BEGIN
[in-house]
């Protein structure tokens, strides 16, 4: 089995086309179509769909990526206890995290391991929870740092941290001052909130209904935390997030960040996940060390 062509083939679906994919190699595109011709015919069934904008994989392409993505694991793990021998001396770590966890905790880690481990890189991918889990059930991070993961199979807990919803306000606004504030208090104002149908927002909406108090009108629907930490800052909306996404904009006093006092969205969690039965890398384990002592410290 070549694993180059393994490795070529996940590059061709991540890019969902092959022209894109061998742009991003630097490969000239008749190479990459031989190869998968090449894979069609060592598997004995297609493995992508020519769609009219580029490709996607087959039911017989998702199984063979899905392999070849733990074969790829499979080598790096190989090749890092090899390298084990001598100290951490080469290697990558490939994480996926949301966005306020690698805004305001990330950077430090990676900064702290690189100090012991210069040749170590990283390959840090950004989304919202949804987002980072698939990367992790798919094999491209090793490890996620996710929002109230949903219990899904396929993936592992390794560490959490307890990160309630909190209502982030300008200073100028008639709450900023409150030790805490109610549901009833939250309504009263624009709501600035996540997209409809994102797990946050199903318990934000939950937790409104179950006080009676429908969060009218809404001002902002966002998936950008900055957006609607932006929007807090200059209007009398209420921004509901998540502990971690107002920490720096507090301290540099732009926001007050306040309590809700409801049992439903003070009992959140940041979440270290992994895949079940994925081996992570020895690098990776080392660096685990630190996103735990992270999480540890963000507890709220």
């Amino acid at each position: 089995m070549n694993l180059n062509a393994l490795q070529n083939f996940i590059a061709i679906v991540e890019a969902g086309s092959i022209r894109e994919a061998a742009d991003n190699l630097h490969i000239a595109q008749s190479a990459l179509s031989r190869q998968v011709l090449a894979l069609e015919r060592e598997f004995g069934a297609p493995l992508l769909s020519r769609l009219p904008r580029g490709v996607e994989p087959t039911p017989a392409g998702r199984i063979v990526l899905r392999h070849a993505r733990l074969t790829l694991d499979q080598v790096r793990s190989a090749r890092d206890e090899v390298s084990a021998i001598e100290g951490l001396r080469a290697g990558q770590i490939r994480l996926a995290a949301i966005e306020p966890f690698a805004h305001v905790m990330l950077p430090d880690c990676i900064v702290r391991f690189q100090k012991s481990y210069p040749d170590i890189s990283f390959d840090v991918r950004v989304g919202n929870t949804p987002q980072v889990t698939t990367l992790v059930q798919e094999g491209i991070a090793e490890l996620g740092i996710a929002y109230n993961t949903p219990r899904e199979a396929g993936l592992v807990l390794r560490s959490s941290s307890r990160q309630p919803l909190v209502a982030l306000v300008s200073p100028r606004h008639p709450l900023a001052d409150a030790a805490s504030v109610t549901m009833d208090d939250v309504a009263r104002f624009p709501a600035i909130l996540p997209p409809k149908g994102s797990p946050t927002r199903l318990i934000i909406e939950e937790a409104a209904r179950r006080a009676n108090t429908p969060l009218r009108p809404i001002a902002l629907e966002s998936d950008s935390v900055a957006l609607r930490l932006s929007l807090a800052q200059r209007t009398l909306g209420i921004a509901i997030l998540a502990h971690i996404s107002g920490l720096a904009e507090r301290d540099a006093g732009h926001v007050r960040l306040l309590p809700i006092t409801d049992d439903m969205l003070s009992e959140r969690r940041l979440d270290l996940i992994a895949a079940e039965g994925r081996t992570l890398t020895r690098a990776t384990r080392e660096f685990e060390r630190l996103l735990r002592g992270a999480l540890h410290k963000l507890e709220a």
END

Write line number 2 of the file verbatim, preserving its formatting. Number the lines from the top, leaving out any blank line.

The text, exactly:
């Protein structure tokens, strides 16, 4: 089995086309179509769909990526206890995290391991929870740092941290001052909130209904935390997030960040996940060390 062509083939679906994919190699595109011709015919069934904008994989392409993505694991793990021998001396770590966890905790880690481990890189991918889990059930991070993961199979807990919803306000606004504030208090104002149908927002909406108090009108629907930490800052909306996404904009006093006092969205969690039965890398384990002592410290 070549694993180059393994490795070529996940590059061709991540890019969902092959022209894109061998742009991003630097490969000239008749190479990459031989190869998968090449894979069609060592598997004995297609493995992508020519769609009219580029490709996607087959039911017989998702199984063979899905392999070849733990074969790829499979080598790096190989090749890092090899390298084990001598100290951490080469290697990558490939994480996926949301966005306020690698805004305001990330950077430090990676900064702290690189100090012991210069040749170590990283390959840090950004989304919202949804987002980072698939990367992790798919094999491209090793490890996620996710929002109230949903219990899904396929993936592992390794560490959490307890990160309630909190209502982030300008200073100028008639709450900023409150030790805490109610549901009833939250309504009263624009709501600035996540997209409809994102797990946050199903318990934000939950937790409104179950006080009676429908969060009218809404001002902002966002998936950008900055957006609607932006929007807090200059209007009398209420921004509901998540502990971690107002920490720096507090301290540099732009926001007050306040309590809700409801049992439903003070009992959140940041979440270290992994895949079940994925081996992570020895690098990776080392660096685990630190996103735990992270999480540890963000507890709220």